Like a phoenix, they rise again!
Why buy fruits and vegetables that you can grow yourself? Growing new produce from kitchen waste saves money, and can be a fun activity for children as well. Often, you’ll just need some glasses, water and an herb, vegetable or fruit of your choice–but some produce requires planting in soil as well. Check out our tutorial below for making smart use of your kitchen waste!
Scallions are really easy to grow from waste. Just save the ends–you’ll want a good inch in length–and place them in a glass of water. Keep them well-lit, and in just a few days you’ll have new and ready-to-use scallions.
Basil is another easy herb to regrow, although you’ll need about 4 inches of stem as opposed to scallions’ one inch. Like scallions, put them in glasses of water and in direct sunlight, and watch as new roots grow! Once roots are at 2 inches in length, plant your basil.
Romaine is simple, but takes a bit of time. Take the stumpy end from a head and place it in a bowl of about a half inch. Let it sit in the sun, and you’ll see new leaves sprouting in a couple weeks. Two weeks after that and your head will be grown.
This method–taking a stump in a bowl of water–works for bok choy and celery as well.
Onions and Ginger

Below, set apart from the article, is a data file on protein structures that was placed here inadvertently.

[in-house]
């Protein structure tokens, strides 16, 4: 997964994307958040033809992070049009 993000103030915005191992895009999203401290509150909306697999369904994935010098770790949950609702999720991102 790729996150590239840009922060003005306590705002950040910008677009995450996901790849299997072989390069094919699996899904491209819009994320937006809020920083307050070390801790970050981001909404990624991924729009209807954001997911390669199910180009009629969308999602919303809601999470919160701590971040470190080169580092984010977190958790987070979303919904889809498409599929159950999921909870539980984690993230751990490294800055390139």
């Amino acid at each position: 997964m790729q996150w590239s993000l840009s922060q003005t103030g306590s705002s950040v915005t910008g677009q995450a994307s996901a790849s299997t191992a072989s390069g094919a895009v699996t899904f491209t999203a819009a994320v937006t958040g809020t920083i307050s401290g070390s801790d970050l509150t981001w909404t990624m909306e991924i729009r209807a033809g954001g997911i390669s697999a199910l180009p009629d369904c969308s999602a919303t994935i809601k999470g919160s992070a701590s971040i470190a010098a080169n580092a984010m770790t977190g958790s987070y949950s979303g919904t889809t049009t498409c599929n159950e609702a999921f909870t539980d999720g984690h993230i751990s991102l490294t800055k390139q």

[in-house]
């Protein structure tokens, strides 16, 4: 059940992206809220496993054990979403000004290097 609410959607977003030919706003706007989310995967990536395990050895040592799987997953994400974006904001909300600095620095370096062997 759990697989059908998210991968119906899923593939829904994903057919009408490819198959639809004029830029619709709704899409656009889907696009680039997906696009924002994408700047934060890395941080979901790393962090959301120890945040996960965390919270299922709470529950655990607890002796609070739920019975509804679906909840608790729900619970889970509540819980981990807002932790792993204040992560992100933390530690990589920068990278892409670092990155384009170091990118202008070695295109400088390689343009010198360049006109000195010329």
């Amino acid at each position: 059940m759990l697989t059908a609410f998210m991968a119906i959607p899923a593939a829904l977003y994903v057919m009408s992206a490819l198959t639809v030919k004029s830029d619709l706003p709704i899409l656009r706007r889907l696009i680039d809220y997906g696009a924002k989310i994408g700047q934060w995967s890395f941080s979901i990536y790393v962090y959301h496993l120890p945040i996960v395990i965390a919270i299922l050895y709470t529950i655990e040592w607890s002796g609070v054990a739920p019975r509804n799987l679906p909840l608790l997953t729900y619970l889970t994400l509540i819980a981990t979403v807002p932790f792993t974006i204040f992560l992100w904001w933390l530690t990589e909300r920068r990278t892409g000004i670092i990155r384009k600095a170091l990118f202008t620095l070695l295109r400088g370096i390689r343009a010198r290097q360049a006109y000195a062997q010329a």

This one’s a little different; instead of water, place the ends of onions or ginger in soil. Note that ginger can take months before sprouting, and won’t be ready to harvest for about 10 months.
A potato with eyes is pretty much ready to be used to grow new ones. First, cut it into 2-inch pieces and let them sit overnight. When you come back, they should have dried out–if they haven’t, let them sit another day. Once dry, you can plant your pieces (eye facing up) and fill the hole back up half-way. Add more soil once roots appear.
All you’ll need to grow an avocado is a pit and some water. Rinse and dry your seed, and push toothpicks in. These toothpicks will keep your avocado suspended over a glass of water, so make sure they are spaced out appropriately. Fill a glass with water, add your avocado, and let it sit while maintaining the water level.
After chopping up a pineapple, save the crown and ensure no fruit is left on it. Begin slicing some horizontal sections off the bottom of the crown until you can see the root buds. Remove the bottom leaves so you have about a leafless inch at the base of the stalk. Plant your pineapple someplace warm, and water regularly. Once the plant has established itself in your garden, switch to watering only weekly.
Remember that scraps can be used to make compost, which will bring more nutrients to all of your plants. Composting is a whole other topic, so if you’re interested in learning how to build a compost bin on a tight budget, check out our directions here.